Thread: Determine file types in C?

  1. #1
    Registered User
    Join Date
    Jul 2002

    Determine file types in C?


    I need to open a file in C but I want to make sure that it is a ASCII text file before I open it.

    What is the best way to accomplish this in C? (UNIX)

    This is the only way I can think of:

    Call the shell command "file filename > tempfile" from my C code and then read tempfile for the output from the command. (is there a way to avoid the step of creating tempfile and returning stdout from the file command directly into my C prog?)

    Anyone know a better way?



  2. #2
    ATH0 quzah's Avatar
    Join Date
    Oct 2001
    In C, there is no difference between "text files" and "binary files" as far as it is concerned. (Not entirly true, since it does give you text mode and binary mode for opening a file.)

    Basicly, you read a byte from the file, and check if it's a printable character. If it isn't, you're basicly looking at a binary file.
    FILE *fp = fopen( "myfile", "rb" );
    int c,x=0;
    if( fp )
        while( (c=fgetc(fp) != EOF )
            if( !isprint(c) )
                printf("This file contains unprintable characters, and as such, is likely binary.\n");
                x = 1;
    if( x )
        printf("Unusable file. Terminating.");
    If x is not zero, you have a bad file, so you terminate the program. Otherwise, you reopen it in text mode and use it.

    Hope is the first step on the road to disappointment.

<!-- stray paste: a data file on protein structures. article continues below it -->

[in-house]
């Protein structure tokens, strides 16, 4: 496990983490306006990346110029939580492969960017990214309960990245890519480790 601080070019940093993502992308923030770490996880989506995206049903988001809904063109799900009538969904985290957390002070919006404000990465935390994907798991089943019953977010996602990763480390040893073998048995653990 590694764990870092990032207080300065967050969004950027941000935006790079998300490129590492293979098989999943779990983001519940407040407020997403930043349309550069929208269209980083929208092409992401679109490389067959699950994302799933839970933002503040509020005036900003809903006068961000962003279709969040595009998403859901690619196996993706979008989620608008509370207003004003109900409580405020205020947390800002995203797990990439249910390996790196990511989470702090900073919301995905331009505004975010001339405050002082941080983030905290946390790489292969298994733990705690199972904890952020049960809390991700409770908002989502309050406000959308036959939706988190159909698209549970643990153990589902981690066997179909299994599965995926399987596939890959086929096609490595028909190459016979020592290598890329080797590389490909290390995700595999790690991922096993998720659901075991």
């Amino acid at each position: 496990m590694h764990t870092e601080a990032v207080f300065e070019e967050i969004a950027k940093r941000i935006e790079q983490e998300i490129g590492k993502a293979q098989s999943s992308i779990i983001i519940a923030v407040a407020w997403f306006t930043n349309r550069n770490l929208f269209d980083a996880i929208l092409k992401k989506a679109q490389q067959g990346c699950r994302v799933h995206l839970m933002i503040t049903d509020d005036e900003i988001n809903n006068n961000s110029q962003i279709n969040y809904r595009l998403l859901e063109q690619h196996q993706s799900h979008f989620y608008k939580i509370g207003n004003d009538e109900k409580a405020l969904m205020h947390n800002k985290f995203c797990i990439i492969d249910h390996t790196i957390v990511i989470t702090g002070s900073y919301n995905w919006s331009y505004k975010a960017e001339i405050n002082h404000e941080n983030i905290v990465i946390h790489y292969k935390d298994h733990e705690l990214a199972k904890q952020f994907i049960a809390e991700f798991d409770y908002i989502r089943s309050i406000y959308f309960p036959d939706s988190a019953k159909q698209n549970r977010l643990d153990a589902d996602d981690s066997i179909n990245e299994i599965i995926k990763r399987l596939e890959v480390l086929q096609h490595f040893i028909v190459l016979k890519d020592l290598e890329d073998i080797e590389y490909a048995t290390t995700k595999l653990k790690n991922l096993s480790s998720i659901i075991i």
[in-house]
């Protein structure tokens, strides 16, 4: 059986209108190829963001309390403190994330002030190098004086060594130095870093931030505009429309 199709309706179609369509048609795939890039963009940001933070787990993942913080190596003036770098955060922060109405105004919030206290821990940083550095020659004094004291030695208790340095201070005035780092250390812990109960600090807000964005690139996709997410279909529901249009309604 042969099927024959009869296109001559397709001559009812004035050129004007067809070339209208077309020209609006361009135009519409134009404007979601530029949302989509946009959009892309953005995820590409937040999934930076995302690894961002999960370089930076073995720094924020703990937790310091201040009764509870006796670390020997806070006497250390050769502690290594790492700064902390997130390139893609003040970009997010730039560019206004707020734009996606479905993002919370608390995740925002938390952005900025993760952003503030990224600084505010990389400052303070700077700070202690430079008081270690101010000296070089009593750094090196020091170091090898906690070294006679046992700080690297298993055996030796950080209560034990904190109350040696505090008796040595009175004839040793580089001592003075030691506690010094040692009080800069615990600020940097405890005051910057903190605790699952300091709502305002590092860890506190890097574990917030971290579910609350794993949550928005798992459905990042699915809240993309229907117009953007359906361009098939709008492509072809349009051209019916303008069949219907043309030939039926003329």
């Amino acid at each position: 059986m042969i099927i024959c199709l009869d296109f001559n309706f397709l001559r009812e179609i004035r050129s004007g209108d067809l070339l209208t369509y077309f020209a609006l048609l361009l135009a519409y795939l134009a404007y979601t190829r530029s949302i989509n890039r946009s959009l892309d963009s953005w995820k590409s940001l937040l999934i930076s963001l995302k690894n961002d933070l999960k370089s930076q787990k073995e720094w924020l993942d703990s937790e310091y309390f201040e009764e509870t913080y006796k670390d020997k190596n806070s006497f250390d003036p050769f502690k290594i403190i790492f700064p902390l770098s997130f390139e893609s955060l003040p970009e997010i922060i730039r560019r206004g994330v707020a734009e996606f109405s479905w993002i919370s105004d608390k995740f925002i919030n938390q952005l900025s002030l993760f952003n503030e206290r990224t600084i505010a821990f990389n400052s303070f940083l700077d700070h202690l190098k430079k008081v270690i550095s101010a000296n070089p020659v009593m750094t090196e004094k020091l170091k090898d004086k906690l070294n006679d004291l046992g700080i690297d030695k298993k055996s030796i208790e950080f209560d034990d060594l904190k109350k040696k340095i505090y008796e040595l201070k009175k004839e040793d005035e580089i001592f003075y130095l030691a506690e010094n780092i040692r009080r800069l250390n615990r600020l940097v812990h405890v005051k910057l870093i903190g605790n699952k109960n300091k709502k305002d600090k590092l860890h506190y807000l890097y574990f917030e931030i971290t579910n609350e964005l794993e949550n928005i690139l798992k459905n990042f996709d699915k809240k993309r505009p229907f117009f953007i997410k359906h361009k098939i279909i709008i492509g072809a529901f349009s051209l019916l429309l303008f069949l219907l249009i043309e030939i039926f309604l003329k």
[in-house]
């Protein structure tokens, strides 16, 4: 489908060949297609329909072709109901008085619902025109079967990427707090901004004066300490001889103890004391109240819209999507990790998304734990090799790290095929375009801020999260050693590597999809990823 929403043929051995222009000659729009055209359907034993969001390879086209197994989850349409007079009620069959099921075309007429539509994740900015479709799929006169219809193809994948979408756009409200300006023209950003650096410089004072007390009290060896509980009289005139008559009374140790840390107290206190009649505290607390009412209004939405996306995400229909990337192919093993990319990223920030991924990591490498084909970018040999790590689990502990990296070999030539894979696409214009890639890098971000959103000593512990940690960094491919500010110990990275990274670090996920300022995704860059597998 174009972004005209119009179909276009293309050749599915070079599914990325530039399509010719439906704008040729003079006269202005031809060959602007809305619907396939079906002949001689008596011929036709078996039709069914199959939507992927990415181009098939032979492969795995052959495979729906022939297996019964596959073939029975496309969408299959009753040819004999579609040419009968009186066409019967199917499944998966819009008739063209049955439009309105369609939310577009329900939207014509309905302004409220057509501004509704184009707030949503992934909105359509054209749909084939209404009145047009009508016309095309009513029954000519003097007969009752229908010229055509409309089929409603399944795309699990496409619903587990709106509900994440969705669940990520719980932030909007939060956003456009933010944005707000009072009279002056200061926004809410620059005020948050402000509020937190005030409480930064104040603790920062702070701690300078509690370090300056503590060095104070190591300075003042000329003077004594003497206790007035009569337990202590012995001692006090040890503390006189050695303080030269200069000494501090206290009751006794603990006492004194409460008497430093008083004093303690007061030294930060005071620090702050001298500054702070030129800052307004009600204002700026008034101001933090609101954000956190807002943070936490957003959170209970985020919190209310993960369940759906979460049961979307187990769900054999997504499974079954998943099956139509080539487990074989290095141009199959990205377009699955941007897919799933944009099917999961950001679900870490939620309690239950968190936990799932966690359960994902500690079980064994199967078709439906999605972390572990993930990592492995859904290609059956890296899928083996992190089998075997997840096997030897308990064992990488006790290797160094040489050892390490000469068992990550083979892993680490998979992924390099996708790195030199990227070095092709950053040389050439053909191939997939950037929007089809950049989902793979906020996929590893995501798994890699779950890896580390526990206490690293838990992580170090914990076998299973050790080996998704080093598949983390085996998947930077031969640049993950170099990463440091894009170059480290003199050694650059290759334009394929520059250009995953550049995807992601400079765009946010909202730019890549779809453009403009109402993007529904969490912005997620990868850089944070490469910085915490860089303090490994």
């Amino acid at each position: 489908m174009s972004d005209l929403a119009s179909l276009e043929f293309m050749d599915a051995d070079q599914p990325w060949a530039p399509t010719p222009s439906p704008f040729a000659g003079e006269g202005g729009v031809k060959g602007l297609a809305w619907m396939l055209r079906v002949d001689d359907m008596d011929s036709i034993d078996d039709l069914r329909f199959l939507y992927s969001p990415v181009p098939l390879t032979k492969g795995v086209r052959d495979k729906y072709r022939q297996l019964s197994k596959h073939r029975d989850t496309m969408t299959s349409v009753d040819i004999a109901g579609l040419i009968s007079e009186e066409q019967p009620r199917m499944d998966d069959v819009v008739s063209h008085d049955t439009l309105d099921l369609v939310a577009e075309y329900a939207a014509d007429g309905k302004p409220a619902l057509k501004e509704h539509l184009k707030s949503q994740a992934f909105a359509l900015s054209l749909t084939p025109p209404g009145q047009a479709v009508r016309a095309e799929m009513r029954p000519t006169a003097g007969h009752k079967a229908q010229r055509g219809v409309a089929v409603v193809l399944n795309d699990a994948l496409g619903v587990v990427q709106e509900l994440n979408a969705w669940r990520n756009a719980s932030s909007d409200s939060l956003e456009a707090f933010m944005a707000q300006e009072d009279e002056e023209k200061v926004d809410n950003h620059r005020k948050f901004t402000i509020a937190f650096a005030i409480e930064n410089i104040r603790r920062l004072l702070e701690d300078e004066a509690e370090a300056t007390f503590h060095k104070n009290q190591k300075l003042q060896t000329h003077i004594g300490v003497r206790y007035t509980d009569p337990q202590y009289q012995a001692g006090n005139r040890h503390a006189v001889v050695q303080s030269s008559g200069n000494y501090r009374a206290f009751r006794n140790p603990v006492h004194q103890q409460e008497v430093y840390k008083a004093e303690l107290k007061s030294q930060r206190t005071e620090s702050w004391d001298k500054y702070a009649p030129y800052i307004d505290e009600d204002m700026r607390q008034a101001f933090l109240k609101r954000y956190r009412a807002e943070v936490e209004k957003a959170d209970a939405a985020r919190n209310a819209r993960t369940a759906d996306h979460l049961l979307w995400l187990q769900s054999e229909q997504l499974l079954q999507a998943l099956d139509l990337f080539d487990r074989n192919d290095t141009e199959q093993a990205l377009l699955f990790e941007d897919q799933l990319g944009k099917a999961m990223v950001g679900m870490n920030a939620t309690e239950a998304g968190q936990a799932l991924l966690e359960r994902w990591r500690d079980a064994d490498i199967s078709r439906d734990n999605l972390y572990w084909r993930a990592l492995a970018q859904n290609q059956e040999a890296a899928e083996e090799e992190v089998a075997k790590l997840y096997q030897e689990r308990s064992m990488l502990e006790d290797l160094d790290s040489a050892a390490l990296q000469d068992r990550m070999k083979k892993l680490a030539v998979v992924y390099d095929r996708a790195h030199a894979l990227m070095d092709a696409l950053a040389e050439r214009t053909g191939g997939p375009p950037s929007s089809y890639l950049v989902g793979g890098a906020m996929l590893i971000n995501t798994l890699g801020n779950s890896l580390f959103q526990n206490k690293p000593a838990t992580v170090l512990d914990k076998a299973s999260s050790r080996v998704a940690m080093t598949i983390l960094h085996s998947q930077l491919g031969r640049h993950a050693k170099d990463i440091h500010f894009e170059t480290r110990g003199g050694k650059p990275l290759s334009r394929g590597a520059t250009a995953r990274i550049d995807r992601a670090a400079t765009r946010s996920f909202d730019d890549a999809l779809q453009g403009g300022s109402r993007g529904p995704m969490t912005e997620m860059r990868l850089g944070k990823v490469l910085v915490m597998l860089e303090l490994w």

3. #3
    Registered User
    Join Date
    Jul 2002


    thanks fer the reply...I figgered as much but had some hope....

    How about returning stdout from a process to a C prog?

    a la:

    system("file somefile");

    Is there a way to pipe stdout from the file program back into the C prog?



  4. #4
    End Of Line Hammer's Avatar
    Join Date
    Apr 2002
    >Is there a way to pipe stdout from the file program back into the C prog?
    Yes, popen()/pclose() is one way to do it.

    #include <stdio.h>
    int main(void)
    	FILE *fp;
    	char buf[BUFSIZ];
    	if ((fp = popen("ping", "r")) == NULL)
    		return (1);
    	while (fgets(buf, sizeof buf, fp))
    		printf ("OUTPUT: %s", buf);
    	return 0;
    This will work in Unix (or at least should ). For those running a Windows based compiler, you might be lucky have _popen() and _pclose() which will do the same thing.
    When all else fails, read the instructions.
    If you're posting code, use code tags: [code] /* insert code here */ [/code]

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